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The Birth of a Neo-classical Architectural Jewel

Nestled a mere 15 minutes away from Versailles, the Château de Louveciennes stands as a testament to King Louis XV’s affection for his last mistress, Jeanne du Barry. This exquisite château, built in the 17th century, was transformed into a haven for Madame du Barry, where she could live throughout her lifetime. However, it was her collaboration with the visionary architect Claude Nicolas Ledoux that truly left an indelible mark, resulting in the creation of an architectural gem known as the Music Pavilion.

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  • Madame du Barry Music Pavilion

Perched overlooking the serene Seine River, the Music Pavilion defies its modest dimensions, exuding a majestic allure that captivates all who behold it. It’s a remarkable embodiment of elegance, refinement, and timelessness, masterfully brought to life by Ledoux’s talent. The neoclassical aesthetic, with its delicate lines, gracefully adorned columns, and meticulously aligned narrow windows overlooking Paris, finds its ultimate expression in this human-scaled masterpiece.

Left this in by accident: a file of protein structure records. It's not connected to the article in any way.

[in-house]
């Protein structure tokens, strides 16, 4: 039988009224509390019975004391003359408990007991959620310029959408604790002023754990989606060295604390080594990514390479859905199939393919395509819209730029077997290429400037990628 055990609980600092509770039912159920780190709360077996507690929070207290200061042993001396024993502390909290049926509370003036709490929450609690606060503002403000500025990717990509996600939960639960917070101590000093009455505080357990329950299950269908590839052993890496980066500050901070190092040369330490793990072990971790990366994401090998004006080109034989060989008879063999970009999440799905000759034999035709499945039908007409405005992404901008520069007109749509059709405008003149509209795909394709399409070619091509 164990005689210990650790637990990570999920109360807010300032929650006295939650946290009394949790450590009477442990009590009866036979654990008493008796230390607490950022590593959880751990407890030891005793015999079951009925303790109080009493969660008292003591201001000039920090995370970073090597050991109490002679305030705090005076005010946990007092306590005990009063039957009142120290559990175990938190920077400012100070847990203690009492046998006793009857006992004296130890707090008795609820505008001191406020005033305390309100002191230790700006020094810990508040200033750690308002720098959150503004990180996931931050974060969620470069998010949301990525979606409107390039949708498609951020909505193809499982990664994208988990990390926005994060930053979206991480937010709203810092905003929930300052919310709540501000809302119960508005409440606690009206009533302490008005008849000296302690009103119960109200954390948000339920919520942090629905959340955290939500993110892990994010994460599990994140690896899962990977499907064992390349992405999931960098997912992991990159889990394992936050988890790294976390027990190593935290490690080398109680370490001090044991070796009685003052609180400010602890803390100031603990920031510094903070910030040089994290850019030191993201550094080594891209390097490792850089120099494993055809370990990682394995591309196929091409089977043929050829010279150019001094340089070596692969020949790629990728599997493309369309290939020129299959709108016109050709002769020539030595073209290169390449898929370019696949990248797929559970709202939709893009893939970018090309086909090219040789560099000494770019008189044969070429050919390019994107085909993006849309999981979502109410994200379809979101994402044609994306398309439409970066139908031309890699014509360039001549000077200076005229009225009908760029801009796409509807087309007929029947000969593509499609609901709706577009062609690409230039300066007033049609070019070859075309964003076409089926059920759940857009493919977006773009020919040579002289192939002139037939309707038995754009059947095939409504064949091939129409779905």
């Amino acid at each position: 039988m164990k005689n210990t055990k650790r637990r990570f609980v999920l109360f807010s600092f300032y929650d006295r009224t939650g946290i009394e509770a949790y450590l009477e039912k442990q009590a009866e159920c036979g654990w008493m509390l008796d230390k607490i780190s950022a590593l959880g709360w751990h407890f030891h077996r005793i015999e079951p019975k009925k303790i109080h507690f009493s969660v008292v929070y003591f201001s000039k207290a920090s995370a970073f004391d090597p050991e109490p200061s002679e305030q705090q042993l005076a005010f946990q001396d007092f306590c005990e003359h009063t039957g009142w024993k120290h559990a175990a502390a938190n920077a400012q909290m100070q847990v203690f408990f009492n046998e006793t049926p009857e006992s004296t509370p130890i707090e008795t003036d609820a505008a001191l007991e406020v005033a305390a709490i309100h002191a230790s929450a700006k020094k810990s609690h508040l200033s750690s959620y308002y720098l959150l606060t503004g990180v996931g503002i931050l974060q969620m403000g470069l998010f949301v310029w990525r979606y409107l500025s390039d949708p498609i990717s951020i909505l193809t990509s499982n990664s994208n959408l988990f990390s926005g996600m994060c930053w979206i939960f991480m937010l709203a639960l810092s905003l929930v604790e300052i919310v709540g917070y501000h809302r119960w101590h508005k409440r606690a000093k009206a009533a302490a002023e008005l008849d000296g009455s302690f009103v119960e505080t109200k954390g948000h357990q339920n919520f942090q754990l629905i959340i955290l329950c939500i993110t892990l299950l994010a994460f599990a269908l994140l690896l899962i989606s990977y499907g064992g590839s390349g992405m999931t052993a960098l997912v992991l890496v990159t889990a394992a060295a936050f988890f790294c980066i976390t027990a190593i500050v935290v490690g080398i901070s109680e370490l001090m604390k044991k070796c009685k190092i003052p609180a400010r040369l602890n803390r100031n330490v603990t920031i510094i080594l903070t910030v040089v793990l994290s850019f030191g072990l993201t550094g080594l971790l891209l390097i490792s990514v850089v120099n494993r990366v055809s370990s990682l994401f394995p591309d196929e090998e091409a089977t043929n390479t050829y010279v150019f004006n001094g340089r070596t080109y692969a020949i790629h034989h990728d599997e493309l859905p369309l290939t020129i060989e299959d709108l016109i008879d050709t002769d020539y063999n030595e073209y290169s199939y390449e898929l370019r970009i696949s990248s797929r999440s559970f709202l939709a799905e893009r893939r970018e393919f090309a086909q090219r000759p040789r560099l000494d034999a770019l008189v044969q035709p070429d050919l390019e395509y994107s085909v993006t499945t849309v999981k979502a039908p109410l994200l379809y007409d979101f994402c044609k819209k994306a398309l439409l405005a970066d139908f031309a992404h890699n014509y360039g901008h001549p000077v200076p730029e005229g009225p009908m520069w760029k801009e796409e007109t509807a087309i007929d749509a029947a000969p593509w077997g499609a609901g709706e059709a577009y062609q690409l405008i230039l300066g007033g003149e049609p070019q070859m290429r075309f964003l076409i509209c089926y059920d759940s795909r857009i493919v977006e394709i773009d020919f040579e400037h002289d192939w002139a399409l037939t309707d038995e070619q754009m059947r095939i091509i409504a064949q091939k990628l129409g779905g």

Inaugurated in 1771 in the presence of the king himself, this pavilion became the epicentre of opulent gatherings hosted by Madame du Barry. Under its roof, sumptuous dinners were served, melodies danced through the air, and the night sky was painted with cascading fireworks.

Madame du Barry - Music Pavilion - 18th century French Château Style

The Music Pavilion’s appeal deepens with Jeanne du Barry’s captivating saga. Amid rises and falls, Madame du Barry embodies power’s allure and complexity. Yet, history’s tides shifted her path toward a tragic culmination—the guillotine’s blade in 1793.

Jeanne du Barry
From Humble Beginnings to Paris Prostitution

In the quaint village of Vaucouleurs, on a warm August day in 1743, a child was born: Jeanne Bécu, later known as Madame du Barry.

The circumstances of her birth were far from ordinary. Jeanne was the result of an illicit affair between her mother, Anne, a struggling seamstress, and an unknown father, rumoured to be a monk. Raised solely by her mother, they faced the hardships of a life on the fringes of society. In those times, women like Anne were branded as seductive troublemakers and had no choice but to seek male “protection” for survival.